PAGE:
John Threatt is offline Find More Posts by John Threatt
Reply With Quote
Old Jan 13, 2005, 07:34 AM
MSboy
John Threatt's Avatar
Rock hill, SC
Joined Sep 2004
48 Posts
Mattuk,
after you cut the plastic, tack it to your form and heat the base first. this will pull the plastic down on the form and prevent movement. then work towards the top of the canopy and the plastic will fit the form snugly. Remove by cutting the base free. Trim to fit.
John Threatt is offline Find More Posts by John Threatt
Reply With Quote
Old Jan 13, 2005, 06:02 PM
Registered User
mattuk's Avatar
United Kingdom, England, Dorset
Joined Oct 2004
50 Posts
Thanks for all the info on your vacuum former, hope to have mine up and running soon. Could you tell me what type of plastic you use and where you can get it in the UK?
mattuk is offline Find More Posts by mattuk
Reply With Quote
Old Jan 13, 2005, 06:33 PM
Registered User
vintage1's Avatar
East Anglia, UK
Joined Sep 2002
29,703 Posts
I have no idea what it is. I went into Galaxy Models and bought a sheet of every sort they had

LHS should stock something. Get thick as it stretches right?

I made windows for my latest creation out of the packaging from a RipMax Xtra ESC..

Not vacformed (by me anyway): The package was the usual 'bubble'
vintage1 is offline Find More Posts by vintage1
Reply With Quote
Old Jun 16, 2014, 02:16 AM
Crash Test Dummy
Brunei, Brunei-Muara, Masin
Joined Nov 2013
130 Posts
Its an old thread, I know, but I thought I would add in my 2c.

I cut out the cleanest section from a 2L water bottle - so take off the neck and base, slit the cylinder and flatten out - you get a decent sized sheet of PET.

I then warm it to get it to lie flat and trim it to usable size.

Working quickly is the key - Heat your oven to 160C (320F), place the sheet of PET you made from the clear water bottle on a baking sheet - Itwo baking trays back to back - and put them in the oven. I get my vacuum bagging machine from the kitchen and make an appropriate sized bag, put the form in the bag and a little sprinkle of talc. Shake it all around to coat the inside of the bag. When the PET sheet is warm and pliable, slip it in the bag and quickly put it in the vacuum bag machine. My bagger has a setting for vacuum without sealing, so I can reuse the bag without having to cut it open.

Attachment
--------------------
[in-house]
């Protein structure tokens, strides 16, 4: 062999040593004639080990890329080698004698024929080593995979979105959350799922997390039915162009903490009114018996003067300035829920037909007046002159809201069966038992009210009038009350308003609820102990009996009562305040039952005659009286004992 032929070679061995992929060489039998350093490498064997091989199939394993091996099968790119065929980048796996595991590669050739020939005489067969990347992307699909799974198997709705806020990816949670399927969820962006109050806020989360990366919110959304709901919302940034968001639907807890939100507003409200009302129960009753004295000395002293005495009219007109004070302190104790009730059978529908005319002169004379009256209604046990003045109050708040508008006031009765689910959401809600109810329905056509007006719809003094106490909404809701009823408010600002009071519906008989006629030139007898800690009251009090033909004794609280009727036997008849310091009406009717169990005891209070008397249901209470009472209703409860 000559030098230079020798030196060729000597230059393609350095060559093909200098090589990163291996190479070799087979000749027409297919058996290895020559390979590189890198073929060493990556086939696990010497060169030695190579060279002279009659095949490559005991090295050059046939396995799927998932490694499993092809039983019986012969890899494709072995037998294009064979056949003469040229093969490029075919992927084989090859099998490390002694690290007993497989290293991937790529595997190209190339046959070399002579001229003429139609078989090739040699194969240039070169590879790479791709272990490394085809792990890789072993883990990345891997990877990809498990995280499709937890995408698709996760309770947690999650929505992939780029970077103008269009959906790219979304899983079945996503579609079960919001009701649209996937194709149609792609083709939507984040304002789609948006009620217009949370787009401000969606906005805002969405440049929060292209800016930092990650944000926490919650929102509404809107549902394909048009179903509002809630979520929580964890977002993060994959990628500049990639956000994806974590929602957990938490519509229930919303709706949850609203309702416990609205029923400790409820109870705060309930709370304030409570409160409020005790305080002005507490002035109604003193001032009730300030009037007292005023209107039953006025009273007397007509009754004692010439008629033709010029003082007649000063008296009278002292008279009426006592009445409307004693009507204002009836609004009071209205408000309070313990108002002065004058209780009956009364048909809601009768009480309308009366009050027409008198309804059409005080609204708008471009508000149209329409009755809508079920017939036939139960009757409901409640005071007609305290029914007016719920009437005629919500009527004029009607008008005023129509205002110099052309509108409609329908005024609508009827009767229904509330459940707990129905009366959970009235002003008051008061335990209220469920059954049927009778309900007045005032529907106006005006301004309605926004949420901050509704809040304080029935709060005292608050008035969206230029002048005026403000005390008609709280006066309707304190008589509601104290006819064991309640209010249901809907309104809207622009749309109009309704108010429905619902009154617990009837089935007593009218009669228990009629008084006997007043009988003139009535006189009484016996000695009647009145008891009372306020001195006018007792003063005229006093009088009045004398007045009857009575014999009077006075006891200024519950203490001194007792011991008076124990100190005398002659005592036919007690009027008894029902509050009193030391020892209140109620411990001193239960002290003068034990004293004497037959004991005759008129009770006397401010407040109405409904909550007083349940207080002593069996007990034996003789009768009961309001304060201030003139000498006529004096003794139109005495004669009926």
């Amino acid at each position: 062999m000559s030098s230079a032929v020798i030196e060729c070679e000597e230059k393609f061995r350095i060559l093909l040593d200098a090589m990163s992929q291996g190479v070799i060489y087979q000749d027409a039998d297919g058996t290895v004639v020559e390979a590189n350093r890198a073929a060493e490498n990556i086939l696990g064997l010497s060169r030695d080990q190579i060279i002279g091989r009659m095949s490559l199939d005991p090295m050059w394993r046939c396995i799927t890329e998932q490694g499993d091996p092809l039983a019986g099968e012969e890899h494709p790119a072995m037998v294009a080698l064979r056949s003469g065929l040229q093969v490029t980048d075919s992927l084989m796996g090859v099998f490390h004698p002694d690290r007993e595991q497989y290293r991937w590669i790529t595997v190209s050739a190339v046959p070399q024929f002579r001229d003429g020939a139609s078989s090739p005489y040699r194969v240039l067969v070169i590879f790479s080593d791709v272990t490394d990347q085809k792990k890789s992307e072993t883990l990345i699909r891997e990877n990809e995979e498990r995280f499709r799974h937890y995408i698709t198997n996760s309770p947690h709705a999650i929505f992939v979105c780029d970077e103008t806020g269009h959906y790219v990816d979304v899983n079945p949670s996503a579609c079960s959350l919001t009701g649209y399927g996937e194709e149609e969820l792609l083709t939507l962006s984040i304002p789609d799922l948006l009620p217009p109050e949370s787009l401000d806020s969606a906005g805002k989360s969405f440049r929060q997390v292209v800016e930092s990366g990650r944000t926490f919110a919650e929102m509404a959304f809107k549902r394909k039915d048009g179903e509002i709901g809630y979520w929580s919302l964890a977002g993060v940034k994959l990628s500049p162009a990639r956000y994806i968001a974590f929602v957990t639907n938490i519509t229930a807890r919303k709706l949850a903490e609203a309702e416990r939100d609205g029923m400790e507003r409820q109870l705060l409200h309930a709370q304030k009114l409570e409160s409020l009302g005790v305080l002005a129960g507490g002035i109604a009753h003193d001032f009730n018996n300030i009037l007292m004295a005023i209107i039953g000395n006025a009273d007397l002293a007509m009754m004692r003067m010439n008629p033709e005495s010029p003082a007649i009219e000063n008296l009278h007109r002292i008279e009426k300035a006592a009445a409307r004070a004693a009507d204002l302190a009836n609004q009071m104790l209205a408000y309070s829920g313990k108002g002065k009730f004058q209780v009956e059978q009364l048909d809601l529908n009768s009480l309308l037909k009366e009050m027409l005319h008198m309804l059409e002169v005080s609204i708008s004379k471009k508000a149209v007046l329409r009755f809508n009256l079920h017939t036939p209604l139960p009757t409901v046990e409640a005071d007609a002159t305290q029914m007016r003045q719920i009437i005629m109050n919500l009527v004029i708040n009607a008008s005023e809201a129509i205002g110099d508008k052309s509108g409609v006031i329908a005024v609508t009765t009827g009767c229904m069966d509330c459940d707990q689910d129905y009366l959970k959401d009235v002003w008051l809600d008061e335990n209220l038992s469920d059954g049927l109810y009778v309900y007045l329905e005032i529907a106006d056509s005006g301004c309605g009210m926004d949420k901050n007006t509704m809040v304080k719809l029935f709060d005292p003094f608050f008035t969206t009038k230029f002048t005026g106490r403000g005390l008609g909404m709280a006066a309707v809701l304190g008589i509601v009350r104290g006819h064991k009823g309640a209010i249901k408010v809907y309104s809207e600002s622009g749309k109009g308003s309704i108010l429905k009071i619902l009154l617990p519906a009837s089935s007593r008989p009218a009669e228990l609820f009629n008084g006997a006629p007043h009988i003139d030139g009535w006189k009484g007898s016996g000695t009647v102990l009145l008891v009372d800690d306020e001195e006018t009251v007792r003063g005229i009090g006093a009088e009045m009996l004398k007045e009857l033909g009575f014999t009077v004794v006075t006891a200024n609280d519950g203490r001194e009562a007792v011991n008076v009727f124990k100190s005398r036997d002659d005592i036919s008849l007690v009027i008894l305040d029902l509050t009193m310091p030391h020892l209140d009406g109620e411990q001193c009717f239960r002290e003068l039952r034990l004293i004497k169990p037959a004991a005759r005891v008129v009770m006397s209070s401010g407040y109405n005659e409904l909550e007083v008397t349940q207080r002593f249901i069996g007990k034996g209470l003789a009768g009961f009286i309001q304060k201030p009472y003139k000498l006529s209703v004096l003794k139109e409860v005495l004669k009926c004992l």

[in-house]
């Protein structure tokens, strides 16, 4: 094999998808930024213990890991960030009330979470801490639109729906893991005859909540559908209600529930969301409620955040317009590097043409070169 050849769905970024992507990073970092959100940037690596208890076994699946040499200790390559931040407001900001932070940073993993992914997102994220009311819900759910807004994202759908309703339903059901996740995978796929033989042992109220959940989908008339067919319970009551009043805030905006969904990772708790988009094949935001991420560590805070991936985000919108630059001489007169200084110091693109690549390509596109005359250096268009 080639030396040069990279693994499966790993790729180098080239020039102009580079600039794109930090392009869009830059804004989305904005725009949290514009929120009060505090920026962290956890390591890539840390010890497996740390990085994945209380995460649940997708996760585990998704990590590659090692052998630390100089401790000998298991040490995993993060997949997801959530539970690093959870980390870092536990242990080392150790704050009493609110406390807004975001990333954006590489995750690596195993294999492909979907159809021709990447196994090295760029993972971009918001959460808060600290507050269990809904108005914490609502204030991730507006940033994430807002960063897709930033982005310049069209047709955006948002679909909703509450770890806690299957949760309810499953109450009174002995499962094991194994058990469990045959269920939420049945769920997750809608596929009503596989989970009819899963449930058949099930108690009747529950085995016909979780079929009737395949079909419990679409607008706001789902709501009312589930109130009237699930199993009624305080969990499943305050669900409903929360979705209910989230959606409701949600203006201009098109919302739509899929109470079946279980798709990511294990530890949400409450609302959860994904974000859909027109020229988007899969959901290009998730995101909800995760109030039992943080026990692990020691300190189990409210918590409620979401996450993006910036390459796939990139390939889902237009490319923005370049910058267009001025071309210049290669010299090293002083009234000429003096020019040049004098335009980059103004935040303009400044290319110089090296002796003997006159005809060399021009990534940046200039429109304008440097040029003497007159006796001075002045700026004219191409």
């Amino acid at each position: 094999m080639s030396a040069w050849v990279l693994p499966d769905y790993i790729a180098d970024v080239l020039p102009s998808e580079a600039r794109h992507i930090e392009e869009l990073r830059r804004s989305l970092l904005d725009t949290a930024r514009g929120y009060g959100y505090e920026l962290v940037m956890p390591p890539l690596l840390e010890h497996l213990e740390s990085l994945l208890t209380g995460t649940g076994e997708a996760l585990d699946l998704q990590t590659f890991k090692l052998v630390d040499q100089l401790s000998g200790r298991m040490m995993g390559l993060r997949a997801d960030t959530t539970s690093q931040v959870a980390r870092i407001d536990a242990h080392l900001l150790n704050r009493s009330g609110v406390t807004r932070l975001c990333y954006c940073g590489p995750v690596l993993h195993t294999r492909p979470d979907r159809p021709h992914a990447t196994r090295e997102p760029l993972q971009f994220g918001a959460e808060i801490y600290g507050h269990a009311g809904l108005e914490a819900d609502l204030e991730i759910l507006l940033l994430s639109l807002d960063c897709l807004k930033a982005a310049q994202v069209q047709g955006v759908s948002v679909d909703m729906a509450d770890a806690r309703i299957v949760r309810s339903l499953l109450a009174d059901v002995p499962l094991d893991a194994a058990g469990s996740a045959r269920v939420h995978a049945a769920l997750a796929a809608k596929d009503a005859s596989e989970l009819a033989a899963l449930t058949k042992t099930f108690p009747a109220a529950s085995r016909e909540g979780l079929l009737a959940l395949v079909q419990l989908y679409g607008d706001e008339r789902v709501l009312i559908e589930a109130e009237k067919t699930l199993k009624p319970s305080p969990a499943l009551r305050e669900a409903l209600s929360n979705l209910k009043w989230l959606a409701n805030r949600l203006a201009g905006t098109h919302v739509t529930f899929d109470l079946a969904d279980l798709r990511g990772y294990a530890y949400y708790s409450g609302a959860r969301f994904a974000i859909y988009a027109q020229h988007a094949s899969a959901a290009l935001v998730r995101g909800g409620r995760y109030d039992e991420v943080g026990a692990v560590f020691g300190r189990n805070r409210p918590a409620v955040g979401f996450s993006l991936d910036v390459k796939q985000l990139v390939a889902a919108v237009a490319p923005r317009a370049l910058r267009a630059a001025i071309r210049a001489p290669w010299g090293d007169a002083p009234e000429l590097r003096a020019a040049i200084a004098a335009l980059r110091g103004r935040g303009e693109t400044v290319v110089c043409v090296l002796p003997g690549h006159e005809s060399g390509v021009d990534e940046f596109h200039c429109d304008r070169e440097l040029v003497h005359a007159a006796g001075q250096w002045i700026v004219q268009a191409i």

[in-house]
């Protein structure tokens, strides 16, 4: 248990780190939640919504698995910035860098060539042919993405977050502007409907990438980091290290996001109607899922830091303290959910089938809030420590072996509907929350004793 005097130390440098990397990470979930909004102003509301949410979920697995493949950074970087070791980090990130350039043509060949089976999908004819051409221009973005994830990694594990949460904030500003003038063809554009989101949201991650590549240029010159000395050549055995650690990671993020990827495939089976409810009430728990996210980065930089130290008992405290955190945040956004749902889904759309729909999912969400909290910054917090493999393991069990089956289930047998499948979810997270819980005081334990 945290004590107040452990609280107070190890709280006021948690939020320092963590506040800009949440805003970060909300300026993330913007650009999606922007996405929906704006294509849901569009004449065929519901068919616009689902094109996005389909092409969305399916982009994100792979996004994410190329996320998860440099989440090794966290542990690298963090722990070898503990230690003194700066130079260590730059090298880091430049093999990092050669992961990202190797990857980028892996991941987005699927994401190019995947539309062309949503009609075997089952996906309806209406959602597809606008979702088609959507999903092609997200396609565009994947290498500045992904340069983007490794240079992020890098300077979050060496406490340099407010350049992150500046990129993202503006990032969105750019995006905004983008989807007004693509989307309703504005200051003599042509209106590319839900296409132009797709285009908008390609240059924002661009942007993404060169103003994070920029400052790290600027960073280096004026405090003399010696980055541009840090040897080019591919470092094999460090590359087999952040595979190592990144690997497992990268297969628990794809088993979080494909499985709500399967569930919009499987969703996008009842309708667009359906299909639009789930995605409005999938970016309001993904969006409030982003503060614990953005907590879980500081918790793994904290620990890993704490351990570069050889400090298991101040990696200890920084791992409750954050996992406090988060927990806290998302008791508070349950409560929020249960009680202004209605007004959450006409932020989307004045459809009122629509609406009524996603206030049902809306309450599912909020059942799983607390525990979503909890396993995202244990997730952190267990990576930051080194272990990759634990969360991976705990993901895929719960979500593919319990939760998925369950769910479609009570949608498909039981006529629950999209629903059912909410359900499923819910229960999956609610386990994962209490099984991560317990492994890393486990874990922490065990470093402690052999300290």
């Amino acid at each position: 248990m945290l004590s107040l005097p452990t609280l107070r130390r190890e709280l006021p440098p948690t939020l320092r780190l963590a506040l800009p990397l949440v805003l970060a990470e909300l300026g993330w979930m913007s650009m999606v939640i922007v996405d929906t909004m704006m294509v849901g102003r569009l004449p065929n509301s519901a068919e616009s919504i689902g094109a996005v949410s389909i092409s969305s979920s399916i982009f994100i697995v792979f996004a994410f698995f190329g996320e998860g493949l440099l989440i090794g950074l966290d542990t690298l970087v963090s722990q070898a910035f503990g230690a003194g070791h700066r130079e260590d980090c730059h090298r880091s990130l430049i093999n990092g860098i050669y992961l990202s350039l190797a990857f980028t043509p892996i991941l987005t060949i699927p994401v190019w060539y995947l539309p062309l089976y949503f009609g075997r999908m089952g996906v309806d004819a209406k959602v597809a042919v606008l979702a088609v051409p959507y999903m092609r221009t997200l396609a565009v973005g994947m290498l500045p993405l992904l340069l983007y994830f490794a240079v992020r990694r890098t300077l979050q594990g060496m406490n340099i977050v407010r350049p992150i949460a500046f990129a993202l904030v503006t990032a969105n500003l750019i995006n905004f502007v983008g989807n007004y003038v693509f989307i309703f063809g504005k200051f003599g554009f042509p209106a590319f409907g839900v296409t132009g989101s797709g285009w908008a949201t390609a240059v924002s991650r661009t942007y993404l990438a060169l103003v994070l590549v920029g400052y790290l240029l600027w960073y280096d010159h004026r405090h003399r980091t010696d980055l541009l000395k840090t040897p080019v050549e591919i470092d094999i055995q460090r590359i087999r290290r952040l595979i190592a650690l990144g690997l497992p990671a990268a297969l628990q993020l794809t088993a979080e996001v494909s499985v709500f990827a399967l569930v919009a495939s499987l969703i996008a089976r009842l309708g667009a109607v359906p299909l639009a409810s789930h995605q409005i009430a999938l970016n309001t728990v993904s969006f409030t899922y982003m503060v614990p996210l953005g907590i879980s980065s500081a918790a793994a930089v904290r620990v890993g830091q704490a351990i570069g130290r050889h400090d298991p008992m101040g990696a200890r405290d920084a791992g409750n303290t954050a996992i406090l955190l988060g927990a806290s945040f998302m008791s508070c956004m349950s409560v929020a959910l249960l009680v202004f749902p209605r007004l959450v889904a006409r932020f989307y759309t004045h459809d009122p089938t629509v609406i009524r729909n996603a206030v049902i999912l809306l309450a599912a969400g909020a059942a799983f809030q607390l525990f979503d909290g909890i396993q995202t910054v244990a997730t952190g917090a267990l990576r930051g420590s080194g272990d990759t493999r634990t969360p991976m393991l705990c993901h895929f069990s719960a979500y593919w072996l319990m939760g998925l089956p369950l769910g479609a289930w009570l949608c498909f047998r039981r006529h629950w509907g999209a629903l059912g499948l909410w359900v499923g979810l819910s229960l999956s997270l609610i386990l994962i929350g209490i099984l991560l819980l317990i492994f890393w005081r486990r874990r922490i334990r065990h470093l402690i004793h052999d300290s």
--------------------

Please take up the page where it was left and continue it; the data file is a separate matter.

I have found the best results if you make sure your bag is big enough that the sheet and form can sit flat on the bench when the bag is in the machine.

It's important to let the sheet reach the proper temperature - the 'forming' temperature for PET is 149C/300F - at this temperature you can leave it in the oven for ages without it degrading, so if you were going to make some canopies, make a bunch at the same time - its as easy as just pulling the sheet out as you need it - leaving the remaining sheets at the right temp until you do.

If you leave the sheets uncovered, they will start to shrink and shrivel... you need to press them between the two baking trays to stop this happening.
immike is offline Find More Posts by immike
Last edited by immike; Jun 16, 2014 at 03:15 AM.
Reply With Quote
Old Jun 16, 2014, 05:52 AM
An itch?. Scratch build.
eflightray's Avatar
South Wales U.K.
Joined Mar 2003
13,614 Posts
Interesting sounding method, any chance of a few pictures ?

It's difficult to visualize how the PET wraps around the form.
eflightray is online now Find More Posts by eflightray
Reply With Quote
Old Jun 16, 2014, 12:53 PM
Registered User
Canada
Joined Nov 2000
7,154 Posts
Fascinating to read about.
Couple of points that I've tripped over ..
Bottle plastic shrinks ..a lot.. when heated into a semblance of a sheet, it reverts to being surprisingly thick (often unusably) in my few experiments in that direction.
How does one manage to get the heated plastic sheet into a Vac Bag?
Then seal it.. Before.. the plastic cools into unusability.
For me it's a frantic rush from heat source to Vac Platten .. Extra steps? unlikely.
Reads as more theory than fact.
Bare is offline Find More Posts by Bare
Reply With Quote
Old Jun 16, 2014, 01:37 PM
B for Bruce
BMatthews's Avatar
The 'Wack, BC, Canada
Joined Oct 2002
11,524 Posts
I have to agree. I can't imagine the thin sheet staying hot and pliable even during the few seconds it takes to get it into the bag. Let alone into a bag and correctly placed over the plug and then held stable while the open end is clamped in the machine and the air is drawn out. It would be back down close to room temperature from passing through all that air and handling and touching the bag plastic and mold.

I've worked with heavier sheets of Kydex that simply did not stay hot enough for long enough when I heated them in the oven and then tried to transfer them to a forming mold. And we're talking roughly 6 to 8 times as thick.
BMatthews is offline Find More Posts by BMatthews
Reply With Quote
Reply


Thread Tools

Similar Threads
Category Thread Thread Starter Forum Replies Last Post
Aldi's juice bottle canopy kramer Micro Helis 7 Feb 09, 2005 03:00 AM
The incredible shrinking pop bottle - not! vintage1 Electric Plane Talk 26 Jul 25, 2003 03:32 AM